Knowledge Broker: Analysis and Monitoring of Massive Data Streams


In many applications like telephone fraud detection, network management, stock analysis, Internet-scale news filtering and dissemination, and message filtering and analysis, data arrives in a stream. For example, telephone call records are generated for each call, typically at the end of the call. The stream of generated call records may be used by applications such as telephone fraud detection, that examines this stream for various patterns of potentially fraudulent calling behavior. Stream processing systems typically have to support large numbers of long-running continuous queries. For example, stock analysts continuously monitor incoming stock quotes in order to discover relevant patterns in real-time.

Traditional database systems are optimized for one-shot queries over persistent datasets. Straightforward stream processing solutions based on database triggers simply do not scale. We are therefore building a new system architecture for processing of massive data streams. Within the Knowledge Broker project we are currently exploring several directions of research, covering the whole range from foundations of stream processing to system implementation.

Maintaining statistics over data streams. The large volume of stream data and the on-line nature of the various applications that operate on such data, makes it imperative for the applications to compute and maintain a variety of statistical summaries in an on-line fashion. We developed histogram-based techniques for maintaining correlated aggregates [GKS01]. More recently we extended sketches to support complex aggregate queries involving multiple joins [DGGR02], and we developed the first on-line technique for maintaining statistics over spatial and spatio-temporal data with provable (probabilistic) error bounds [DGR04a]. The latter can also be used for high-quality selectivity estimation in spatial and spatio-temporal databases. It supports operators like the spatial join, proximity-joins (epsilon-join), and range queries.

Load shedding and load smoothing. Data stream arrival patterns in practice are often characterized by successions of load spikes (period of high arrival rate), followed by periods of low arrival rates. A typical example are topics covered by news, where an event can trigger a sudden burst of news articles. Dealing with such load spikes is a challenging issue, because during a burst the system might run out of resources and hence cannot process all arriving tuples any more. One approach to dealing with this problem is to shed load , i.e., to address a resource bottleneck by selectively dropping input tuples from overflowing operator queues. The goal is to select the right tuples to be dropped to minimize a given loss metric (e.g., loss in query result accuracy) [DGR03]. However, simply discarding tuples is not desirable for several applications, e.g., monitoring of critical infrastructure, financial applications, intelligence applications (needle in the haystack problem). Instead of shedding load, these applications require load to be smoothed, i.e., during bursts incoming tuples are buffered and then processed later during periods of low load.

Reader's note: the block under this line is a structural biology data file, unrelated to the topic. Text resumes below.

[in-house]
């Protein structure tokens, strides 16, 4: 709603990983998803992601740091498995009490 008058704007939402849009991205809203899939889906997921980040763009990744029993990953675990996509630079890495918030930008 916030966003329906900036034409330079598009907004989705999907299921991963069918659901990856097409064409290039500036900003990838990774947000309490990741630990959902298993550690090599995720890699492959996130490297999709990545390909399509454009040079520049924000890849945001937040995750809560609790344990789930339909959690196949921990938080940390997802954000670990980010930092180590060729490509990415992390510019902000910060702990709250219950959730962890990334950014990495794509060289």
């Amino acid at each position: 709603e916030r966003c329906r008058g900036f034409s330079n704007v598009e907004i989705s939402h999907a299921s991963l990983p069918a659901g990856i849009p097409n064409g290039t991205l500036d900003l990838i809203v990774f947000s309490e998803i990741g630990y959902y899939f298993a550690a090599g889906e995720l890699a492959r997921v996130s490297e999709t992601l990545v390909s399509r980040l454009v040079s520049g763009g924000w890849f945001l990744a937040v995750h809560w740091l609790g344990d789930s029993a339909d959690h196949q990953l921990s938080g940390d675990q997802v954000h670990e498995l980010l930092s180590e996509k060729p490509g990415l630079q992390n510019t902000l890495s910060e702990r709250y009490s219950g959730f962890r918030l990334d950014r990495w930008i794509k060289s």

Knowledge Broker system architecture . The Knowledge Broker architecture is designed to support continuous and one-shot queries over data streams and persistent datasets. Its core components are a subscription matching engine, an archive database, and data mining modules. The subscription matching engine supports continuous queries. It extends publish/subscribe functionality and multi-query optimization techniques to support real-time discovery of temporal patterns in data streams. The archive database stores all relevant information, including stream tuples and materialized results of queries running in the subscription matching engine and the data mining modules. The data mining modules provide one-shot query functionality, e.g., complex data mining algorithms, which make multiple passes over data in the archive. The three components will be integrated, enabling powerful functionality like data mining queries automatically setting up subscriptions to monitor incoming stream data for relevant information; and powerful subscriptions, which require access to historic data stored in the archive [DGR04b].


Abhinandan Das
Al Demers
Johannes Gehrke
Mingsheng Hong
Mirek Riedewald


[DGR04a] Abhinandan Das , Johannes Gehrke, and Mirek Riedewald . Approximation Techniques for Spatial Data . In Proceedings of the 2004 ACM SIGMOD International Conference on Management of Data (SIGMOD 2004) . Paris, France, June 2004.

[DGR04b] A. Demers, J. Gehrke, M. Riedewald. The Architecture of the Cornell Knowledge Broker. In Proc. Second Symposium on Intelligence and Security Informatics (ISI-2004) , 2004

[DGR03] Abhinandan Das , J. E.  Gehrke, and Mirek Riedewald . Approximate Join Processing Over Data Streams . In Proceedings of the the 2003 ACM SIGMOD International Conference on Management of Data (SIGMOD 2003) . San Diego, CA, June 2003.

[DGGR02] A. Dobra, M. Garofalakis, J. E. Gehrke, and R. Rastogi. "Processing Complex Aggregate Queries over Data Streams", In Proceedings of the 2002 ACM SIGMOD International Conference on Management of Data , Madison, Wisconsin, June 2002.

[GKS01] J. E. Gehrke, Flip Korn, and Divesh Srivastava . On Computing Correlated Aggregates Over Continual Data Streams. In Proceedings of the 2001 ACM Sigmod International Conference on Management of Data , Santa Barbara, California, May 2001.


Alin Dobra